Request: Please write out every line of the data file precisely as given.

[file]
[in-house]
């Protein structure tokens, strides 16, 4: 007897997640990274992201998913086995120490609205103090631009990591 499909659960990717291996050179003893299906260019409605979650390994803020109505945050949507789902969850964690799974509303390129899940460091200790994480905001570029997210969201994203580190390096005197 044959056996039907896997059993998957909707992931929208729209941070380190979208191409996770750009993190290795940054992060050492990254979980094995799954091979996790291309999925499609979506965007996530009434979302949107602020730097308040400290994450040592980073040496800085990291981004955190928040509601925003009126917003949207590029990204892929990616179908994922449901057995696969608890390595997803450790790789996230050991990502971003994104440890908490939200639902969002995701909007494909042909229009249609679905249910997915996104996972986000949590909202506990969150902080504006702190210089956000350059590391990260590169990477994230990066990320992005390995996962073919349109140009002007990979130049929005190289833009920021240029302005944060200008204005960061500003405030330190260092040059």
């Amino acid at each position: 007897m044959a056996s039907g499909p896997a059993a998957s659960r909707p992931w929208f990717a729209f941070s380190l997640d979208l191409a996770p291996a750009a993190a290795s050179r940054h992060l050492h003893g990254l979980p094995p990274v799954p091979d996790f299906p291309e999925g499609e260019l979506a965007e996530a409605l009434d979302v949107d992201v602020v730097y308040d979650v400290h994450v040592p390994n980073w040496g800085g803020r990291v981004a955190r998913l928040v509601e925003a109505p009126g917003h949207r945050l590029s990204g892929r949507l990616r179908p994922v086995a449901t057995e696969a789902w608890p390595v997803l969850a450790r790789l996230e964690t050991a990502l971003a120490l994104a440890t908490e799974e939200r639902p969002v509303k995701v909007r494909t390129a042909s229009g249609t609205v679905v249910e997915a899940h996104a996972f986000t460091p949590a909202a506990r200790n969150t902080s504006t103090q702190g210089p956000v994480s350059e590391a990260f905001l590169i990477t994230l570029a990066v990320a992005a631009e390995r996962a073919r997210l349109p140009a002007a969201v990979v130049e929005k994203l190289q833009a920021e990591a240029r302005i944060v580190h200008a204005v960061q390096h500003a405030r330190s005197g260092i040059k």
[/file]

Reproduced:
[in-house]
């Protein structure tokens, strides 16, 4: 007897997640990274992201998913086995120490609205103090631009990591 499909659960990717291996050179003893299906260019409605979650390994803020109505945050949507789902969850964690799974509303390129899940460091200790994480905001570029997210969201994203580190390096005197 044959056996039907896997059993998957909707992931929208729209941070380190979208191409996770750009993190290795940054992060050492990254979980094995799954091979996790291309999925499609979506965007996530009434979302949107602020730097308040400290994450040592980073040496800085990291981004955190928040509601925003009126917003949207590029990204892929990616179908994922449901057995696969608890390595997803450790790789996230050991990502971003994104440890908490939200639902969002995701909007494909042909229009249609679905249910997915996104996972986000949590909202506990969150902080504006702190210089956000350059590391990260590169990477994230990066990320992005390995996962073919349109140009002007990979130049929005190289833009920021240029302005944060200008204005960061500003405030330190260092040059």
């Amino acid at each position: 007897m044959a056996s039907g499909p896997a059993a998957s659960r909707p992931w929208f990717a729209f941070s380190l997640d979208l191409a996770p291996a750009a993190a290795s050179r940054h992060l050492h003893g990254l979980p094995p990274v799954p091979d996790f299906p291309e999925g499609e260019l979506a965007e996530a409605l009434d979302v949107d992201v602020v730097y308040d979650v400290h994450v040592p390994n980073w040496g800085g803020r990291v981004a955190r998913l928040v509601e925003a109505p009126g917003h949207r945050l590029s990204g892929r949507l990616r179908p994922v086995a449901t057995e696969a789902w608890p390595v997803l969850a450790r790789l996230e964690t050991a990502l971003a120490l994104a440890t908490e799974e939200r639902p969002v509303k995701v909007r494909t390129a042909s229009g249609t609205v679905v249910e997915a899940h996104a996972f986000t460091p949590a909202a506990r200790n969150t902080s504006t103090q702190g210089p956000v994480s350059e590391a990260f905001l590169i990477t994230l570029a990066v990320a992005a631009e390995r996962a073919r997210l349109p140009a002007a969201v990979v130049e929005k994203l190289q833009a920021e990591a240029r302005i944060v580190h200008a204005v960061q390096h500003a405030r330190s005197g260092i040059k």